Researchers at the company hope to pave the way for indoor location-based services that don't require WiFi as a substitute for GPS.
The Global Positioning System (GPS), the satellite-based navigational system, has transformed how maps are made and the way the world gets around in the great outdoors. Its biggest weakness: the indoors.
Some Microsoft researchers are working to help bring GPS-enabled mapping and location services past the front door.
"While Earth's outdoors environment has been mapped extensively, indoor localization of places such as shopping malls or department stores remains an elusive dream," observed Inside Microsoft Research author Rob Knies in a blog post
. Jie Liu, principal researcher and a research manager in the software giant's R&D unit, is working with a group to turn it into a reality.
A paper from Liu and his colleagues, titled "COIN-GPS: Indoor Localization from Direct GPS Receiving," describes how GPS equipment, a specialized antenna design and cloud computing can combine to extend GPS to indoor spaces.
"People spend more than 80 percent of their time indoors," stated Liu in the post. "Location is key contextual information to enable smart services, such as Cortana."
Cortana is Microsoft's voice-enabled digital assistant technology for Windows Phone 8.1. As the company's answer to rival solutions such as Apple's Siri and Google Now, Cortana can be enlisted to manage contacts, juggle calendars and configure alerts including location-based reminders.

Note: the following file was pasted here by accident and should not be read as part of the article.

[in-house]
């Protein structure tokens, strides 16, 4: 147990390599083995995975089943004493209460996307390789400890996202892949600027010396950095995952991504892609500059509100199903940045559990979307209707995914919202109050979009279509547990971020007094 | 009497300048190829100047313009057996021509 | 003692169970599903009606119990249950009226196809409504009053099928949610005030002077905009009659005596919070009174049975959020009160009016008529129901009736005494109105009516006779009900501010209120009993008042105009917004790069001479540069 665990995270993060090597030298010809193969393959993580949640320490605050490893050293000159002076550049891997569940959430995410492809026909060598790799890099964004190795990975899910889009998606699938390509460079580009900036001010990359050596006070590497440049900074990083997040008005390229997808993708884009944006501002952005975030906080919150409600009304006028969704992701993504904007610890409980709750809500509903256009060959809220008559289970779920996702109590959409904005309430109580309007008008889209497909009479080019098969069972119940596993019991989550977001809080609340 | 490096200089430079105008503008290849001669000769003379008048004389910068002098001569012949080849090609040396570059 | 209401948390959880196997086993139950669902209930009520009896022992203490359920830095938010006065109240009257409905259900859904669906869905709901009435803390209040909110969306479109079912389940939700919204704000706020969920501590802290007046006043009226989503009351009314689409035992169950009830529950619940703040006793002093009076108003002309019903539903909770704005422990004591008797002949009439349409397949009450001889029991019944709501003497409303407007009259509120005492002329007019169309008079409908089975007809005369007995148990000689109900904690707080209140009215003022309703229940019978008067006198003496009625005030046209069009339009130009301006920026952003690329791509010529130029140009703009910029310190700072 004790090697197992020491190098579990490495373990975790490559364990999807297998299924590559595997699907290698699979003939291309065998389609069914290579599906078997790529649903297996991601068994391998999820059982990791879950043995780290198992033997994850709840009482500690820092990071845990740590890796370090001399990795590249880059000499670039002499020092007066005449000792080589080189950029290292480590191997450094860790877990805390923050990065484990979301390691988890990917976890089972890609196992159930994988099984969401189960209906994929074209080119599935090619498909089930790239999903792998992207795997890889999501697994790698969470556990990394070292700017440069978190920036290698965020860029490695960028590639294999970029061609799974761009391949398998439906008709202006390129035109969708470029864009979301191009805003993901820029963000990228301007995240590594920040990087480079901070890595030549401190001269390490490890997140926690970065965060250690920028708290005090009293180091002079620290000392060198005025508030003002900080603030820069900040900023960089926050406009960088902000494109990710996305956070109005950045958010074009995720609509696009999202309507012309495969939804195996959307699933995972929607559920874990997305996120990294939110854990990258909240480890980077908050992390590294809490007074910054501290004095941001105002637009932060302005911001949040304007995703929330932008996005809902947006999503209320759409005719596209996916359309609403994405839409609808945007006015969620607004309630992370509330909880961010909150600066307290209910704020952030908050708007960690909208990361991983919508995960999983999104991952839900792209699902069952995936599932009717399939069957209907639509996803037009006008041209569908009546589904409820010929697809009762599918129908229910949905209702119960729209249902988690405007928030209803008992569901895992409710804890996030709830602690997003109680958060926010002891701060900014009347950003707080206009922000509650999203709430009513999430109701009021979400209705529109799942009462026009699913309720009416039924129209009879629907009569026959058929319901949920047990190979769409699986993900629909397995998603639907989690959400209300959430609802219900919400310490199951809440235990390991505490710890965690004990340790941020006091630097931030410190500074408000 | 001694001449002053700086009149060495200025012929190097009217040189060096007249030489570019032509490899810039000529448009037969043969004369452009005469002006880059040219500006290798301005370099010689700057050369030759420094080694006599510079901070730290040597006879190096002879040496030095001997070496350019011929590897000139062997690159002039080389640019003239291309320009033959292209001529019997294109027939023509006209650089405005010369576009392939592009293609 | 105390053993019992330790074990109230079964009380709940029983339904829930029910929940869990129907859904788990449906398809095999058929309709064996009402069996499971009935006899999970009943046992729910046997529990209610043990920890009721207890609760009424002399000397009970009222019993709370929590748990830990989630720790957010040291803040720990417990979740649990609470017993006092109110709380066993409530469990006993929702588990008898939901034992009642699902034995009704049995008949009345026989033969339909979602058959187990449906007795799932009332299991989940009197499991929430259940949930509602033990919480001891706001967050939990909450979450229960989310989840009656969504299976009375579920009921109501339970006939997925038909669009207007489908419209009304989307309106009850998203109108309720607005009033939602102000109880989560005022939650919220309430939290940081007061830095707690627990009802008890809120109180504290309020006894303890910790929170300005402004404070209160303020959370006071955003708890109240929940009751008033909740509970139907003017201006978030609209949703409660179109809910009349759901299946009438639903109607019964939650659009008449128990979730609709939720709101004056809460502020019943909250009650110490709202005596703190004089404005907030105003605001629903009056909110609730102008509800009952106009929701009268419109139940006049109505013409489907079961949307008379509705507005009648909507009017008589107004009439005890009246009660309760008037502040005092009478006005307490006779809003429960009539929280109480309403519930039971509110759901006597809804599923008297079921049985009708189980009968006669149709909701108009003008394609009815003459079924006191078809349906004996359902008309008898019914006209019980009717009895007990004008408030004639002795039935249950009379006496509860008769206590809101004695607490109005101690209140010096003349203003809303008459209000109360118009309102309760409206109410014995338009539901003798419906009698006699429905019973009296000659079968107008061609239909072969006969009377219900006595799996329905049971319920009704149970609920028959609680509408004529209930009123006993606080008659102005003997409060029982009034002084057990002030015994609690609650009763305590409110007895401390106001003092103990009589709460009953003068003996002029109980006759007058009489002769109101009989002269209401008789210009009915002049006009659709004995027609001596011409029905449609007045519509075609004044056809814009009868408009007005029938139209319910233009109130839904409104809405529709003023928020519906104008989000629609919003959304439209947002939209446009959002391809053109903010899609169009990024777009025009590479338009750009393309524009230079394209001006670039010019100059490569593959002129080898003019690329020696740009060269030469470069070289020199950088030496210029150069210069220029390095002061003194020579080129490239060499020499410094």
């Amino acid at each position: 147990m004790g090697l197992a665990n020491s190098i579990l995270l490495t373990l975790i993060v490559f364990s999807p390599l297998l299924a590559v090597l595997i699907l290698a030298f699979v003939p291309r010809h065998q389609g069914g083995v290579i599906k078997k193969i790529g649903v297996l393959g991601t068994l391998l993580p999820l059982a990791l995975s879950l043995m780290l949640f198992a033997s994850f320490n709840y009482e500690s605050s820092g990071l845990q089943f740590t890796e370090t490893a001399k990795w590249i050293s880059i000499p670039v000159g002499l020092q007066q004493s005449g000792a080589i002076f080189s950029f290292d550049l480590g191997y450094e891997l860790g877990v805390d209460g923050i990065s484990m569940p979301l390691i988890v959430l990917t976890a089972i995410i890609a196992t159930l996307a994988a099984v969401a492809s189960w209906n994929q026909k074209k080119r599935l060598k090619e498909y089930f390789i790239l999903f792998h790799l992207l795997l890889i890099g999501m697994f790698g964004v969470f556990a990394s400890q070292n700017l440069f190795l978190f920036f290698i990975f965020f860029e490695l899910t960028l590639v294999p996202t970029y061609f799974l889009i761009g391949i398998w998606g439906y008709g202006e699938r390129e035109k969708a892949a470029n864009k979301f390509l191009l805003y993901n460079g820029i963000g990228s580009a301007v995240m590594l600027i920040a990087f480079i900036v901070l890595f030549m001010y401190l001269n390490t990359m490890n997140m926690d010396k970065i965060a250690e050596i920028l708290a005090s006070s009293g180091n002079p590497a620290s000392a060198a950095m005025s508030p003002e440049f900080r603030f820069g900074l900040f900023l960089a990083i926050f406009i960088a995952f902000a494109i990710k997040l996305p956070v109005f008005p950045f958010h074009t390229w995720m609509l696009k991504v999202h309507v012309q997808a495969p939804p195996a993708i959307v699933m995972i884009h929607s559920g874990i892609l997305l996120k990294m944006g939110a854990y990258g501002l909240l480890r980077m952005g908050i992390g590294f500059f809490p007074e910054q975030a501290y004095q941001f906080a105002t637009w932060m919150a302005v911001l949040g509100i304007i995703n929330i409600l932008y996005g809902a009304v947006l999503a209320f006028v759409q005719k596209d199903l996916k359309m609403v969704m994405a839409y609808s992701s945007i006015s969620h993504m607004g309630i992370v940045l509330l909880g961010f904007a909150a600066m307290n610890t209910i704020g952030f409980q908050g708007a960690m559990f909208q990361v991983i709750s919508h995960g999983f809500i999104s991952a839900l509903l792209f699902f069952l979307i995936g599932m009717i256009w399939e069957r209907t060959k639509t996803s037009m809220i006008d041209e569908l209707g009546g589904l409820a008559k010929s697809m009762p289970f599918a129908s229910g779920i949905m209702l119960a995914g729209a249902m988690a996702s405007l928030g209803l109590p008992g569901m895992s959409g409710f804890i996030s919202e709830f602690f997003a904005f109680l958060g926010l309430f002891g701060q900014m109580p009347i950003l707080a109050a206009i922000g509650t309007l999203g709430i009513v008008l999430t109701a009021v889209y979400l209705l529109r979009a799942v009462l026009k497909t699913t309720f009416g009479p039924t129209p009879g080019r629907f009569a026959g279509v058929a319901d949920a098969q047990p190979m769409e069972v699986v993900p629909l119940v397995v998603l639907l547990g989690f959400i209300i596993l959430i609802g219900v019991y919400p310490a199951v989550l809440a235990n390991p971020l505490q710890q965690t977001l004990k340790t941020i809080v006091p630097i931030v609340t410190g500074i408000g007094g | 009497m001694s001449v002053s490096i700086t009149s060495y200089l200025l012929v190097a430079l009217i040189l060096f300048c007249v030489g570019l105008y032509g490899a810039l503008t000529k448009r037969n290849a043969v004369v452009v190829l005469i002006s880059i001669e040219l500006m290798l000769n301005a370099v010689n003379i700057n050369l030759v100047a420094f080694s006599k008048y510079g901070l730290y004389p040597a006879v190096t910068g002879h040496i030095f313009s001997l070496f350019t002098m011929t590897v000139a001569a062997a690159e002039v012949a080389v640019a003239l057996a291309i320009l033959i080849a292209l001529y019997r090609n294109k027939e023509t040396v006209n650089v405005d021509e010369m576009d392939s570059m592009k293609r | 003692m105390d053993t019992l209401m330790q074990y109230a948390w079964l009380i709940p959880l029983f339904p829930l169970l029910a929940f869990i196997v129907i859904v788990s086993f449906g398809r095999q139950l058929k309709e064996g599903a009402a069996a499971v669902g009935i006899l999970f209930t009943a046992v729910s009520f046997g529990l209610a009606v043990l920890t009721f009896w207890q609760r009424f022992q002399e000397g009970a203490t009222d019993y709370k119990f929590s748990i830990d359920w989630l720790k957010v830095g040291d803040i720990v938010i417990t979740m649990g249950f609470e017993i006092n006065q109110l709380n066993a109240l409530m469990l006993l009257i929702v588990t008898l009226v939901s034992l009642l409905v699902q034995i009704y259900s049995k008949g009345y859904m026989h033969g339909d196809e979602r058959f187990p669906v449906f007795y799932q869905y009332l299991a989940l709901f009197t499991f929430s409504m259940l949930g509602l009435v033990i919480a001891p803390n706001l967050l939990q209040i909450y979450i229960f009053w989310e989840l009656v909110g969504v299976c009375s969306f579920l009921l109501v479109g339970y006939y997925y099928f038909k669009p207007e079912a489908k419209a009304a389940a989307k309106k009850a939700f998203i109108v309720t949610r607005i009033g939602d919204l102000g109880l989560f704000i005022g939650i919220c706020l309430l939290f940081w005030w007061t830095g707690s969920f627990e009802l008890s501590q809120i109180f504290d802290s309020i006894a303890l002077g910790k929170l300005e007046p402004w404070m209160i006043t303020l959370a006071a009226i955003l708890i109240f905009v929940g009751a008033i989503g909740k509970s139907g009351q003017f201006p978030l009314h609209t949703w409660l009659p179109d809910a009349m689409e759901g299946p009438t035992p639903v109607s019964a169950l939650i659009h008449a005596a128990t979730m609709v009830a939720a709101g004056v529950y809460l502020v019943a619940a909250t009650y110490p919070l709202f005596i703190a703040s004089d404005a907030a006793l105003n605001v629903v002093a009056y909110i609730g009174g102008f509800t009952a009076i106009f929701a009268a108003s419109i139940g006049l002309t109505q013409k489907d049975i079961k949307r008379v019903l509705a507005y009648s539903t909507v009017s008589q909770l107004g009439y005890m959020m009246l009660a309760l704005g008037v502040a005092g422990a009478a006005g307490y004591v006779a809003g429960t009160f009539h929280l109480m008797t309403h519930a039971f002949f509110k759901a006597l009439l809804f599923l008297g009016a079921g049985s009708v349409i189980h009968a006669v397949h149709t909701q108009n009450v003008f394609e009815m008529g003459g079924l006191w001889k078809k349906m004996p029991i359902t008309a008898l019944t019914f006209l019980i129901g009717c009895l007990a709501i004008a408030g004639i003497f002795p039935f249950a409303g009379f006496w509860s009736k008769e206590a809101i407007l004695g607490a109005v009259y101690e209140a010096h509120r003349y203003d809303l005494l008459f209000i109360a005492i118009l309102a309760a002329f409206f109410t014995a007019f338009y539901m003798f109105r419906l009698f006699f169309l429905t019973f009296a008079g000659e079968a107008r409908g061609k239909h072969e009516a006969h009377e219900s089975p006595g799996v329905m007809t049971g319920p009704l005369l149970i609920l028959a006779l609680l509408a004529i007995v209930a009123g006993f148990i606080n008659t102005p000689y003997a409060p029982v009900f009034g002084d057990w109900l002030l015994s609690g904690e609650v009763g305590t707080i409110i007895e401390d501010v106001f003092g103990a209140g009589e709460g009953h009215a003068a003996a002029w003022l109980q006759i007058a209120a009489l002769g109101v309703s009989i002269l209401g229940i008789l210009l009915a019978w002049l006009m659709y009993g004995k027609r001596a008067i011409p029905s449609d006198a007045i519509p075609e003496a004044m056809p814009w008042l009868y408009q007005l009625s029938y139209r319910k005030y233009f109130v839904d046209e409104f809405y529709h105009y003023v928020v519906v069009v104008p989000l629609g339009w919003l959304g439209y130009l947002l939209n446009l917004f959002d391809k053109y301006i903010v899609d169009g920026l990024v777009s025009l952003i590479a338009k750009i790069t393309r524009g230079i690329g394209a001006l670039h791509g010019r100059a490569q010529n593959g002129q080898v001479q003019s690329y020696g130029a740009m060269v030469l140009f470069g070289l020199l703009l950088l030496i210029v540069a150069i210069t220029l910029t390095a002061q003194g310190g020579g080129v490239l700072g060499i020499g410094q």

To enable granular location services that work seamlessly between both indoor and outdoor locations, Liu's team decided to push the limits of GPS signal processing.
The researchers' solution involves "using a steerable, high gain directional antenna as the front-end of a GPS receiver along with a robust signal processing step and a novel location estimation technique to achieve direct GPS-based indoor localization," according to an abstract published by Microsoft. "By leveraging the computing power of the cloud, we accommodate longer signals for acquisition, and remove the requirement of decoding timestamps or ephemeris data from GPS signals."
In a test of 31 random indoor, single-story locations, the team was "able to obtain location fixes in 20 of them, with a median error of fewer than 10 meters," wrote Knies. "This is a scenario in which all normal GPS receivers fail."
Why not WiFi? Liu explain that current methods of profiling indoor spaces using the wireless networking technology "is a time-consuming and expensive process, because there is no ground truth to 'nail down' the Wi-Fi maps." It's also a high-maintenance endeavor, since the number and locations of WiFi access points can vary as time passes.
It may take time for the technology to see the light of day, however. In its current state, the solution's antenna array consists of 16 antennas on a 10-by-10-inch board.
Indoor mapping has attracted the attention of tech companies as they race to quantify the physical world. In March 2013, Apple snapped up WiFiSLAM
, an indoor location services startup, reportedly for $20 million. Aruba Networks followed suit
in May of the same year by paying an undisclosed amount to acquire Meridian Apps, a maker of navigation software for public venues.